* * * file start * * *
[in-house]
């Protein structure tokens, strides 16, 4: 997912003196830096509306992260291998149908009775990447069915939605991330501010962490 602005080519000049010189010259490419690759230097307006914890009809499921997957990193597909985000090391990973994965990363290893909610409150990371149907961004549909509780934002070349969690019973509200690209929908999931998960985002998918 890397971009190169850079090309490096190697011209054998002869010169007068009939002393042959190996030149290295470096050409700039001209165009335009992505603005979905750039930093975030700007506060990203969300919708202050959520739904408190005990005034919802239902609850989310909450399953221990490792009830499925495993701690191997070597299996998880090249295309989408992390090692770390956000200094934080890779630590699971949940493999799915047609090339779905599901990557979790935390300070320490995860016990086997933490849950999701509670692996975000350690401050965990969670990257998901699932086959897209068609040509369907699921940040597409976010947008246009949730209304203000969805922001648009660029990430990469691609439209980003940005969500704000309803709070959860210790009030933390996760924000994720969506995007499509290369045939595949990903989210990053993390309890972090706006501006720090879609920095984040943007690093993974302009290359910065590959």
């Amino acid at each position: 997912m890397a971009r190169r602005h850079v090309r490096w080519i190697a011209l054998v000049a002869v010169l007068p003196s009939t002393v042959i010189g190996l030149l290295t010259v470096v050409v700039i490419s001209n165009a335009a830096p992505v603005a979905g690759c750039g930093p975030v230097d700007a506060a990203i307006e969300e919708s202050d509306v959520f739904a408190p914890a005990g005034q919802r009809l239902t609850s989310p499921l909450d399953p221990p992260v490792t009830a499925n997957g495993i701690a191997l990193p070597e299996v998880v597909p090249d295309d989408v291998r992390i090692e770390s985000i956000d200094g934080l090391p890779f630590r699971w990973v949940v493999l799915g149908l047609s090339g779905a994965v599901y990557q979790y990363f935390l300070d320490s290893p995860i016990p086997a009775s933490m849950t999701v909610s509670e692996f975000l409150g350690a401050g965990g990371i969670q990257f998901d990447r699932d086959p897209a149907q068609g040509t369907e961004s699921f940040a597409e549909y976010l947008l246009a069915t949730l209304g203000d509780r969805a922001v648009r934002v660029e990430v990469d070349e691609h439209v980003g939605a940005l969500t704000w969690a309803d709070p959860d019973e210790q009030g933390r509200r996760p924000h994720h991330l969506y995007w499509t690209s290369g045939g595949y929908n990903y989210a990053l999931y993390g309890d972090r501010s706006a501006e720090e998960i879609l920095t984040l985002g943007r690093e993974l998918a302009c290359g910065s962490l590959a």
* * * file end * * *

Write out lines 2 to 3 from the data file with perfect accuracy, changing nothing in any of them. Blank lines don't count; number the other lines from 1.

């Protein structure tokens, strides 16, 4: 997912003196830096509306992260291998149908009775990447069915939605991330501010962490 602005080519000049010189010259490419690759230097307006914890009809499921997957990193597909985000090391990973994965990363290893909610409150990371149907961004549909509780934002070349969690019973509200690209929908999931998960985002998918 890397971009190169850079090309490096190697011209054998002869010169007068009939002393042959190996030149290295470096050409700039001209165009335009992505603005979905750039930093975030700007506060990203969300919708202050959520739904408190005990005034919802239902609850989310909450399953221990490792009830499925495993701690191997070597299996998880090249295309989408992390090692770390956000200094934080890779630590699971949940493999799915047609090339779905599901990557979790935390300070320490995860016990086997933490849950999701509670692996975000350690401050965990969670990257998901699932086959897209068609040509369907699921940040597409976010947008246009949730209304203000969805922001648009660029990430990469691609439209980003940005969500704000309803709070959860210790009030933390996760924000994720969506995007499509290369045939595949990903989210990053993390309890972090706006501006720090879609920095984040943007690093993974302009290359910065590959």
């Amino acid at each position: 997912m890397a971009r190169r602005h850079v090309r490096w080519i190697a011209l054998v000049a002869v010169l007068p003196s009939t002393v042959i010189g190996l030149l290295t010259v470096v050409v700039i490419s001209n165009a335009a830096p992505v603005a979905g690759c750039g930093p975030v230097d700007a506060a990203i307006e969300e919708s202050d509306v959520f739904a408190p914890a005990g005034q919802r009809l239902t609850s989310p499921l909450d399953p221990p992260v490792t009830a499925n997957g495993i701690a191997l990193p070597e299996v998880v597909p090249d295309d989408v291998r992390i090692e770390s985000i956000d200094g934080l090391p890779f630590r699971w990973v949940v493999l799915g149908l047609s090339g779905a994965v599901y990557q979790y990363f935390l300070d320490s290893p995860i016990p086997a009775s933490m849950t999701v909610s509670e692996f975000l409150g350690a401050g965990g990371i969670q990257f998901d990447r699932d086959p897209a149907q068609g040509t369907e961004s699921f940040a597409e549909y976010l947008l246009a069915t949730l209304g203000d509780r969805a922001v648009r934002v660029e990430v990469d070349e691609h439209v980003g939605a940005l969500t704000w969690a309803d709070p959860d019973e210790q009030g933390r509200r996760p924000h994720h991330l969506y995007w499509t690209s290369g045939g595949y929908n990903y989210a990053l999931y993390g309890d972090r501010s706006a501006e720090e998960i879609l920095t984040l985002g943007r690093e993974l998918a302009c290359g910065s962490l590959a």